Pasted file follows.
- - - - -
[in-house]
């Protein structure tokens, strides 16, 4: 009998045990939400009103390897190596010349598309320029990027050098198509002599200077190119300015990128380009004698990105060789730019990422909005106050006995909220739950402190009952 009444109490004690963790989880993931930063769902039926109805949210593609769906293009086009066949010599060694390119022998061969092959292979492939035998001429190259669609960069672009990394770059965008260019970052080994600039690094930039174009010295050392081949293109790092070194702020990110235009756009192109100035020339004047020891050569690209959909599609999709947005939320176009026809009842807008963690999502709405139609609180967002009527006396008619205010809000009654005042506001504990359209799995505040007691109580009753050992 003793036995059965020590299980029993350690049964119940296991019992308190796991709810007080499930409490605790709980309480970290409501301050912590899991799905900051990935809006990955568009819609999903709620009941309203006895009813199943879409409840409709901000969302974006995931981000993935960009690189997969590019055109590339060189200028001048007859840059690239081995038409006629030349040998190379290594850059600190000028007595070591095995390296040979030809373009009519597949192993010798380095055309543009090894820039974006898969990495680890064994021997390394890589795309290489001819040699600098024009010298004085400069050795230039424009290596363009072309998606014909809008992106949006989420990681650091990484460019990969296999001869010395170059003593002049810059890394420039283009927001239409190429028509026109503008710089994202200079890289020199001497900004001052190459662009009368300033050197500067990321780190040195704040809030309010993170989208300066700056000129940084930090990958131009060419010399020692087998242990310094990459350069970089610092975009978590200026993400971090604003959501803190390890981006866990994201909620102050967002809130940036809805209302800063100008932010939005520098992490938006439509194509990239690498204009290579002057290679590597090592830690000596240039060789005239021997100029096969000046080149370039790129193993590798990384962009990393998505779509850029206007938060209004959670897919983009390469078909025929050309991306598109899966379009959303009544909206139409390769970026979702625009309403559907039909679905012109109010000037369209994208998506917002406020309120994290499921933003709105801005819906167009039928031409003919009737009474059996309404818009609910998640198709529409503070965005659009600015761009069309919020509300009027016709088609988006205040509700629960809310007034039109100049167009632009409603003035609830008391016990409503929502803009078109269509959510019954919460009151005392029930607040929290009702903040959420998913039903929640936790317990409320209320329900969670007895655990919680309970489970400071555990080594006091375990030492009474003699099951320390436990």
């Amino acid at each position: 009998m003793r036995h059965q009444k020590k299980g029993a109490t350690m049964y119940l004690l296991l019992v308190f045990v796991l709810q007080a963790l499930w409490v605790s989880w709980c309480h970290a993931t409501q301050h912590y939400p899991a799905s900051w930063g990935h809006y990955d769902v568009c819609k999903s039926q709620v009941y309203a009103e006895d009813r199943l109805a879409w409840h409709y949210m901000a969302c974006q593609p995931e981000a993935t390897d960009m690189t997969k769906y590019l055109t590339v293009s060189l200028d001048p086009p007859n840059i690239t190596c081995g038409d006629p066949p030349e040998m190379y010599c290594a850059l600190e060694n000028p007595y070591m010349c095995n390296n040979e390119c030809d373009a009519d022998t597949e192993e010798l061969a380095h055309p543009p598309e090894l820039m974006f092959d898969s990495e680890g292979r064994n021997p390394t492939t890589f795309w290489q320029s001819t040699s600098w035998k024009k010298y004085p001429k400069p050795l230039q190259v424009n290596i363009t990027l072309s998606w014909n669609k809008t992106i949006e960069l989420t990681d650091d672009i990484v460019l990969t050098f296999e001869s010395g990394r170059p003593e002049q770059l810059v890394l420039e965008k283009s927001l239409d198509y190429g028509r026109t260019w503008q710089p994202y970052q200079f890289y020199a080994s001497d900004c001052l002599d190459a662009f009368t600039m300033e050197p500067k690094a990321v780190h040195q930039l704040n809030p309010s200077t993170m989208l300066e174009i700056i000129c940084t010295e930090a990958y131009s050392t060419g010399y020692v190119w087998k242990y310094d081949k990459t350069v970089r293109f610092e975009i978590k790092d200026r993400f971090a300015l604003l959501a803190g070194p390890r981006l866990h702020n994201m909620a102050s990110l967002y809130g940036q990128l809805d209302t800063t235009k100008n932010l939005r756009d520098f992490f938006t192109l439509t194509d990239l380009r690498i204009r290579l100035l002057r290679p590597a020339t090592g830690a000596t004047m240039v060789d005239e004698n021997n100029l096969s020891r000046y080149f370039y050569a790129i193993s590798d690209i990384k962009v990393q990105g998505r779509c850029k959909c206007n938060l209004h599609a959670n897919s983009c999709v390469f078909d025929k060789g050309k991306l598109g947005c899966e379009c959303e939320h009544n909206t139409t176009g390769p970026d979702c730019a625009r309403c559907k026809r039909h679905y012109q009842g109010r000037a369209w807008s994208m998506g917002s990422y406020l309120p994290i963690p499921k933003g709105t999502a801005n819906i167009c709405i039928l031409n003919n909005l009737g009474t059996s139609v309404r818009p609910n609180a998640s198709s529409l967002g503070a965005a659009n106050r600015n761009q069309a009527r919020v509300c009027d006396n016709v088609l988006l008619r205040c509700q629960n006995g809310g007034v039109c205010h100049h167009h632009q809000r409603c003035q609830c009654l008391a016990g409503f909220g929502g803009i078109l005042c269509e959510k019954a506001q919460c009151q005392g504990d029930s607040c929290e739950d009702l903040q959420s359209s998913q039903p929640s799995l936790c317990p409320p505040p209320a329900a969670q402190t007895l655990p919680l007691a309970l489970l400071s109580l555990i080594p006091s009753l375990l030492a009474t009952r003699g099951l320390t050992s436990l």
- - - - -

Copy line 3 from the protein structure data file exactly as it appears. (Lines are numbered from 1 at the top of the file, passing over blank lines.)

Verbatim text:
């Amino acid at each position: 009998m003793r036995h059965q009444k020590k299980g029993a109490t350690m049964y119940l004690l296991l019992v308190f045990v796991l709810q007080a963790l499930w409490v605790s989880w709980c309480h970290a993931t409501q301050h912590y939400p899991a799905s900051w930063g990935h809006y990955d769902v568009c819609k999903s039926q709620v009941y309203a009103e006895d009813r199943l109805a879409w409840h409709y949210m901000a969302c974006q593609p995931e981000a993935t390897d960009m690189t997969k769906y590019l055109t590339v293009s060189l200028d001048p086009p007859n840059i690239t190596c081995g038409d006629p066949p030349e040998m190379y010599c290594a850059l600190e060694n000028p007595y070591m010349c095995n390296n040979e390119c030809d373009a009519d022998t597949e192993e010798l061969a380095h055309p543009p598309e090894l820039m974006f092959d898969s990495e680890g292979r064994n021997p390394t492939t890589f795309w290489q320029s001819t040699s600098w035998k024009k010298y004085p001429k400069p050795l230039q190259v424009n290596i363009t990027l072309s998606w014909n669609k809008t992106i949006e960069l989420t990681d650091d672009i990484v460019l990969t050098f296999e001869s010395g990394r170059p003593e002049q770059l810059v890394l420039e965008k283009s927001l239409d198509y190429g028509r026109t260019w503008q710089p994202y970052q200079f890289y020199a080994s001497d900004c001052l002599d190459a662009f009368t600039m300033e050197p500067k690094a990321v780190h040195q930039l704040n809030p309010s200077t993170m989208l300066e174009i700056i000129c940084t010295e930090a990958y131009s050392t060419g010399y020692v190119w087998k242990y310094d081949k990459t350069v970089r293109f610092e975009i978590k790092d200026r993400f971090a300015l604003l959501a803190g070194p390890r981006l866990h702020n994201m909620a102050s990110l967002y809130g940036q990128l809805d209302t800063t235009k100008n932010l939005r756009d520098f992490f938006t192109l439509t194509d990239l380009r690498i204009r290579l100035l002057r290679p590597a020339t090592g830690a000596t004047m240039v060789d005239e004698n021997n100029l096969s020891r000046y080149f370039y050569a790129i193993s590798d690209i990384k962009v990393q990105g998505r779509c850029k959909c206007n938060l209004h599609a959670n897919s983009c999709v390469f078909d025929k060789g050309k991306l598109g947005c899966e379009c959303e939320h009544n909206t139409t176009g390769p970026d979702c730019a625009r309403c559907k026809r039909h679905y012109q009842g109010r000037a369209w807008s994208m998506g917002s990422y406020l309120p994290i963690p499921k933003g709105t999502a801005n819906i167009c709405i039928l031409n003919n909005l009737g009474t059996s139609v309404r818009p609910n609180a998640s198709s529409l967002g503070a965005a659009n106050r600015n761009q069309a009527r919020v509300c009027d006396n016709v088609l988006l008619r205040c509700q629960n006995g809310g007034v039109c205010h100049h167009h632009q809000r409603c003035q609830c009654l008391a016990g409503f909220g929502g803009i078109l005042c269509e959510k019954a506001q919460c009151q005392g504990d029930s607040c929290e739950d009702l903040q959420s359209s998913q039903p929640s799995l936790c317990p409320p505040p209320a329900a969670q402190t007895l655990p919680l007691a309970l489970l400071s109580l555990i080594p006091s009753l375990l030492a009474t009952r003699g099951l320390t050992s436990l």